In a preferred embodiment, the biasing element is a leaf spring disposed between the coupling element and the guide. The guide is a hollow bar connected at one end to the base and extending forwardly from the base beneath the seat and along the center line plane of the chair. The guide has a slot through which the outwardly projecting portion passes. The slot extends a predetermined length along the bar.

In a further preferred aspect of the embodiment, the chair has supports mounted on the base and extending upwardly on either side of the seat. Each support hingedly connects to a side of the back and supports an arm rest arranged for use as a gripping element by a person seated in the chair when moving the seat with respect to the base.

As will be apparent from the description below, a chair having the coupling and guiding structure of the present invention is simple and inexpensive to manufacture and efficient and easy to operate.

DRAWINGS

Other features, objects, and advantages of this invention will become more apparent to one skilled in the art from a reading of the following claims and detailed specification taken with the drawings.

FIG. 1 is a perspective view of a chair embodying the invention;

FIG. 2 is an elevation side view of the chair of FIG. 1;

FIG. 3 is a front elevation view of the chair of FIG. 1;

FIG. 4 is a simplified view of the chair of FIG. 1 in an intermediate reclined position, and showing a relatively upright back position in phantom;

FIG. 5 is a second simplified side view of the chair of FIG. 1 in its most reclined position, and showing a relatively upright back position in phantom;

FIG. 6 is a cross-sectional side view of the coupling and guiding structure of the chair of FIG. 1, with its most forward and most rearward positions shown in phantom;

FIG. 7 is a top plan view of the coupling element guide of the coupling and guiding structure shown in FIG. 6 with the coupling element removed;

FIG. 8 is a cross-sectional top view of a portion of the guide shown in FIG. 6 taken along lines 8--8 of FIG. 6; and

FIG. 9 is a cross-sectional view of the guide of FIG. 8, taken along the lines 9--9 of FIG. 8.

DESCRIPTION OF THE PREFERRED EMBODIMENT Structure

As shown in FIGS. 1, 2 and 3, a chair 10 is provided with a frame base 12, a seat 14 coupled to the base 12 and arranged to move with respect to the base 12 along a plane 15, through a center line Z of chair 10, that divides the chair 10 symmetrically. A back 16 is connected to the seat 14 through a hinge structure 18, which is arranged to allow adjustment of the relative angular reclining position of the seat 14 and the back 16 in response to movement of the seat 14 along the center line plane 15. As shown in the figures, chair 10 is provided with cushioning on the seat 14 and back 16.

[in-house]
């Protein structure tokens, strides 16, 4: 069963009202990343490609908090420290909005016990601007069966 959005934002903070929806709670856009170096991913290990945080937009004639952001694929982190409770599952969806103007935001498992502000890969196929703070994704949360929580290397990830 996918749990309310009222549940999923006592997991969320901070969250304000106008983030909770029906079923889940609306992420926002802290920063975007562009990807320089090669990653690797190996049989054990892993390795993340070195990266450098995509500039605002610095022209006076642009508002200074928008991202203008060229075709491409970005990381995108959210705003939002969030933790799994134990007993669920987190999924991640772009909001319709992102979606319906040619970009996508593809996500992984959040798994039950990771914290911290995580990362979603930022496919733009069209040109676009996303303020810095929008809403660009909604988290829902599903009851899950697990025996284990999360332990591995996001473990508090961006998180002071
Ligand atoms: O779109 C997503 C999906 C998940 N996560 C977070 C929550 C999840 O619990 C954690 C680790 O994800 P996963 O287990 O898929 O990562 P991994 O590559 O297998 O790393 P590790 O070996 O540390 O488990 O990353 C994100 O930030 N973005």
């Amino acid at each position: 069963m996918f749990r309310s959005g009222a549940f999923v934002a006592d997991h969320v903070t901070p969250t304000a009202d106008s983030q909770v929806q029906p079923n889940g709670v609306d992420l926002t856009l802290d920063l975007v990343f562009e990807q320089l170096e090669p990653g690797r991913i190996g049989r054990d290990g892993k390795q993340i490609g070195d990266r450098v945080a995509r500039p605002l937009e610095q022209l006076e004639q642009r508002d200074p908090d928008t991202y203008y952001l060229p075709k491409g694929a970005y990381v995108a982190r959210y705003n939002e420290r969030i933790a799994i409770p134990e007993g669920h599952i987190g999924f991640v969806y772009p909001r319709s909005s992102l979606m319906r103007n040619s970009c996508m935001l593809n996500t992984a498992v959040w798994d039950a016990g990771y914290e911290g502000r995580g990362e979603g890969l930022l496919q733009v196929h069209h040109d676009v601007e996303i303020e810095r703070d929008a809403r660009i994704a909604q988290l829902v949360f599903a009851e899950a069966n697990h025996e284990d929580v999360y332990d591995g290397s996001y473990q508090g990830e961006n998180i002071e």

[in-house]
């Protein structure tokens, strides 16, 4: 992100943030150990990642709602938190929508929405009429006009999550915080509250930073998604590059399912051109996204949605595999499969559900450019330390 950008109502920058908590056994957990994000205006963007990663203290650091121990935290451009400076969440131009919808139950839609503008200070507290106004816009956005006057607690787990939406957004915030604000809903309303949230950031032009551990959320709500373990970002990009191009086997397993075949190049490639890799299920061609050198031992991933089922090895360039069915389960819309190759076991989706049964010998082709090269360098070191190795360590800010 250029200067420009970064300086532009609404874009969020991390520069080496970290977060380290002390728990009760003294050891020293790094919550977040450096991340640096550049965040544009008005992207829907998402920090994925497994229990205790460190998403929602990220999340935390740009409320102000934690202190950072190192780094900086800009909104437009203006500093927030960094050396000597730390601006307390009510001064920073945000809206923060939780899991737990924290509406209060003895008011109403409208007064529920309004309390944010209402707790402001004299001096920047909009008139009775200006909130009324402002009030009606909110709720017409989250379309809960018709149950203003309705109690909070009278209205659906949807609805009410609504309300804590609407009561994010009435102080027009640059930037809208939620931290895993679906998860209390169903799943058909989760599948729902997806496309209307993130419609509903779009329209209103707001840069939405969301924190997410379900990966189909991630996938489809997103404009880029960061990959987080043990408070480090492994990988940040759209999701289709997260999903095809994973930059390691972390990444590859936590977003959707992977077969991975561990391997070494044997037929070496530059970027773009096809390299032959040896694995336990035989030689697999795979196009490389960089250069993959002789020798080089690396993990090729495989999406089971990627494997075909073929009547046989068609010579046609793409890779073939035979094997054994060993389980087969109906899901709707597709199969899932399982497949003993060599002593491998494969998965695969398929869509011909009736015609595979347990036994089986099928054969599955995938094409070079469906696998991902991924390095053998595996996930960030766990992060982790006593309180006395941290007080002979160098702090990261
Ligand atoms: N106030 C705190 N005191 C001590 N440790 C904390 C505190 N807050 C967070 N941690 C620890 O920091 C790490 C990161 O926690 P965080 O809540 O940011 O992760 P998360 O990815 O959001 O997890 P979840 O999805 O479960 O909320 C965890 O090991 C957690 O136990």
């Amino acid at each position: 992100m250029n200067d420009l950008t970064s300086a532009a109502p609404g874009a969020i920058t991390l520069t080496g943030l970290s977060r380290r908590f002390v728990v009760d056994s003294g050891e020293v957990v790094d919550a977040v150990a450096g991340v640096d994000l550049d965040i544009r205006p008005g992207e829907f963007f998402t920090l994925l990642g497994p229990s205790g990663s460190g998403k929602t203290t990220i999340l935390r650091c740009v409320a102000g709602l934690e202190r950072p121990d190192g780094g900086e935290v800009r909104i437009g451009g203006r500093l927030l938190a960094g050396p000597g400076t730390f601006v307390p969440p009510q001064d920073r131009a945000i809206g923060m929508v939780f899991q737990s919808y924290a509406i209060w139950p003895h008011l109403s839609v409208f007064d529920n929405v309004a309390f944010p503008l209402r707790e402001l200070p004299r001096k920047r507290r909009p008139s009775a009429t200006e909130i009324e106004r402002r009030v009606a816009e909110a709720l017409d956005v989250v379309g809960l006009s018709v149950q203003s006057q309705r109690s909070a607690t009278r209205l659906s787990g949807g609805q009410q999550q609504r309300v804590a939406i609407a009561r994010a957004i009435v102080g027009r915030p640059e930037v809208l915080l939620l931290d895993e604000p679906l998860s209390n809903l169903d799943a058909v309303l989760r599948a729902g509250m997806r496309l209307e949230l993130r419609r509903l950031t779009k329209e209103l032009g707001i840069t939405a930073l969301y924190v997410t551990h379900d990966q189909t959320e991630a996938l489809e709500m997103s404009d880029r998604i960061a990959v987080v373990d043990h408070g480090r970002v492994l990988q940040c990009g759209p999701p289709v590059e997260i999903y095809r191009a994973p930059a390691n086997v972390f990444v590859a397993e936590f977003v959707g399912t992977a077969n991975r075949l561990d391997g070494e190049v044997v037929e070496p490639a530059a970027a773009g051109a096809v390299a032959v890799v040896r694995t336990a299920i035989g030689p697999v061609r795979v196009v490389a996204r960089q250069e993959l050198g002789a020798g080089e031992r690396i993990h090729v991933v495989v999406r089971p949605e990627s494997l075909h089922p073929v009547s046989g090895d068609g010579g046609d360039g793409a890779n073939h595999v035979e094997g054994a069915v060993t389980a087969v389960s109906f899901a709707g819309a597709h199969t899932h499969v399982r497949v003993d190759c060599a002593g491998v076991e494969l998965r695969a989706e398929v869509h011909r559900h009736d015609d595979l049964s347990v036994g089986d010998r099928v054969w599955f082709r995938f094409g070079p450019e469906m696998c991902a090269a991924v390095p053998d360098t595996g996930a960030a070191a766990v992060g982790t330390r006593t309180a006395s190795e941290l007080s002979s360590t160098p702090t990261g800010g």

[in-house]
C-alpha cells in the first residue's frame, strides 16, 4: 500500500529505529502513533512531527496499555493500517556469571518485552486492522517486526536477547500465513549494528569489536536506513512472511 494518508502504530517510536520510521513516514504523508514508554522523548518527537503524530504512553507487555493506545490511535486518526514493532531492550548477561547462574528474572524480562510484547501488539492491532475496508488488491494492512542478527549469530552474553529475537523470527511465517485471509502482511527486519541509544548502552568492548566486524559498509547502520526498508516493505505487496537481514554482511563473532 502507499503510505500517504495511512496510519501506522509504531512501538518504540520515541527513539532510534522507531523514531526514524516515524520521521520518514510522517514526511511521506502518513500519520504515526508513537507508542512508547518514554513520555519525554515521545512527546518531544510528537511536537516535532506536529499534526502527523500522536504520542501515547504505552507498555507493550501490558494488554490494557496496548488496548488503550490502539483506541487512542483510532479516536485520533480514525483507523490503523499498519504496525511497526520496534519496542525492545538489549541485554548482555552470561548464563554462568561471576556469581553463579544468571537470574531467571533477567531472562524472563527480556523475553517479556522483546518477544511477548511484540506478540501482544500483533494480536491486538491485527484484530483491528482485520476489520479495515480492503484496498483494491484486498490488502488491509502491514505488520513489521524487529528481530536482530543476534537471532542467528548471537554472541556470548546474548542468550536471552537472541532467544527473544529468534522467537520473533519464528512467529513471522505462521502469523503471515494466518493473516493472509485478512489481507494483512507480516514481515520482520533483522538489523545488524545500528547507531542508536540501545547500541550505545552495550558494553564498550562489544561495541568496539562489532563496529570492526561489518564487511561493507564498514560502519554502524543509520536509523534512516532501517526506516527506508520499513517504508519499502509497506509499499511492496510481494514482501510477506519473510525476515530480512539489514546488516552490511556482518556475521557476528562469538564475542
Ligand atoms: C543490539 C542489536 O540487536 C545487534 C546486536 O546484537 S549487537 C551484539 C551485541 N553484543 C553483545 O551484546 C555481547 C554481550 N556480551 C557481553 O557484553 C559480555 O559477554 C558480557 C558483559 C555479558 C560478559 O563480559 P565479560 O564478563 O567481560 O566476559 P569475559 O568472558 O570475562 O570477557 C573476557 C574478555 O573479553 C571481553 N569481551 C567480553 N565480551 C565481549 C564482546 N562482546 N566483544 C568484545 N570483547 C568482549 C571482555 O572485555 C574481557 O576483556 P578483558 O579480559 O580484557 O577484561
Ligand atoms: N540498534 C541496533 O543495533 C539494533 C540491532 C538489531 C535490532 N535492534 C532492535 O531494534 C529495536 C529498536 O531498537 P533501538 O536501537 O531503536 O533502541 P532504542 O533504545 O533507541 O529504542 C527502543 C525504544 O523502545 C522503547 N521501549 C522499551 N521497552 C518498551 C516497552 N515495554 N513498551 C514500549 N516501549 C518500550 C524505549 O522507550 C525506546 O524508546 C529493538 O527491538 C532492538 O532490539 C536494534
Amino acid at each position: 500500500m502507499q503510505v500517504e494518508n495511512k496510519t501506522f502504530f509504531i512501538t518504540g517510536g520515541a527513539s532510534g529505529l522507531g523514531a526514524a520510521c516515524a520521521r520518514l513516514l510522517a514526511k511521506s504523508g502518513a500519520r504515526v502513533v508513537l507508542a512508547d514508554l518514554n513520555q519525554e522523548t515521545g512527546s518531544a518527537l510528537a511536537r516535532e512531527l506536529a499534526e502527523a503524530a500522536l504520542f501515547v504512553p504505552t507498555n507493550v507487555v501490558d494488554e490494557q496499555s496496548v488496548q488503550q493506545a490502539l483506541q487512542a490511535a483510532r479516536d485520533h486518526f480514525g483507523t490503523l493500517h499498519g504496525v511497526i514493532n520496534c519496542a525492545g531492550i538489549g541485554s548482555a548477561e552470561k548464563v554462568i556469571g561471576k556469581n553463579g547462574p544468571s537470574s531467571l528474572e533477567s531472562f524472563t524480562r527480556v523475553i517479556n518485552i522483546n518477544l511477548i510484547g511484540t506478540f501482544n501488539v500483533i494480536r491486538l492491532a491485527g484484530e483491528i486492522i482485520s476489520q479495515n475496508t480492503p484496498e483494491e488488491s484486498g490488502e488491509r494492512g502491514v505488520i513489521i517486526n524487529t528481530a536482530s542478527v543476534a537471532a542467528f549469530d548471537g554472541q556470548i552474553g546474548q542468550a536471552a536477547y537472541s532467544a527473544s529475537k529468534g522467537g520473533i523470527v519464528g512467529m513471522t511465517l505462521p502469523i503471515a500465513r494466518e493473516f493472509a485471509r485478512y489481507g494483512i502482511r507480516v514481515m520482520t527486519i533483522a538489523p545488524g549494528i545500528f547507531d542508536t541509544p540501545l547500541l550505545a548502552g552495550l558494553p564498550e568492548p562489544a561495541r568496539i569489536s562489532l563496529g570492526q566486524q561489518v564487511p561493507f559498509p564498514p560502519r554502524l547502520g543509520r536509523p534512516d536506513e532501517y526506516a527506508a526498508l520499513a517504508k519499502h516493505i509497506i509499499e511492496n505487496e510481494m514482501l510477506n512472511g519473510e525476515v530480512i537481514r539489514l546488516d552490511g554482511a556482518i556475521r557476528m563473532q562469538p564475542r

Extending on the sides of the chair 10 are a right support frame 19 and a left support frame 21 that are mounted on opposite sides of the base 12. Each support 19, 21 is positioned for use as a gripping element by a person seated in the chair 10 when he or she is moving the seat 14 with respect to the base 12. In the illustrated embodiment, each support is a generally polygonally-shaped frame connected at an apex 24 to the base 12 and having an upper horizontal section 26 for supporting a cushioned armrest 28.

Further, the back 16 is connected to support frames 19, 21 through a hinge structure 23, which is arranged to allow the back 16 to pivot with respect to the frame in response to angular change between the seat 14 and the back 16.

The seat 14 is adjustably connected to and supported by the base 12 through a coupling and guiding structure designated 30. As seen in FIGS. 6, 8 and 9, the coupling and guiding structure 30 has a coupling element 50 attached to the seat 14 and slidably mounted on a coupling element guide 40 that is attached to the base 12 and extends forwardly of the base 12 within the plane 15. The illustrated coupling element 50 has a first portion 52, formed of a non-metallic material and slidably engaging the guide 40, and an upwardly and outwardly projecting second portion 54, formed from metal and screwed to the first portion 52. The second portion 54 is connected to the seat 14 to move the first portion 52 along the guide 40 in response to forward and background movement of the seat 14.

The coupling element guide 40 defines a range of forward and backward movements for the seat 14 with respect to the base 12. The guide 40 illustrated in FIGS. 6 and 7, consists of a hollow metal bar 42 of generally square cross section connected at one end to the base 12. The bar 42 has a slot 44 at its other, outer, end and carries in its interior the first portion 52 of the coupling element 50. As seen in FIG. 9, portion 54 of the coupling element 50 extends outwardly from the first portion through the slot 44. The slot 44, shown best in FIG. 7, extends a predetermined length along the bar 42 to define maximum forward and rearward movement of the first portion 52 of the coupling element 50 within the bar 42.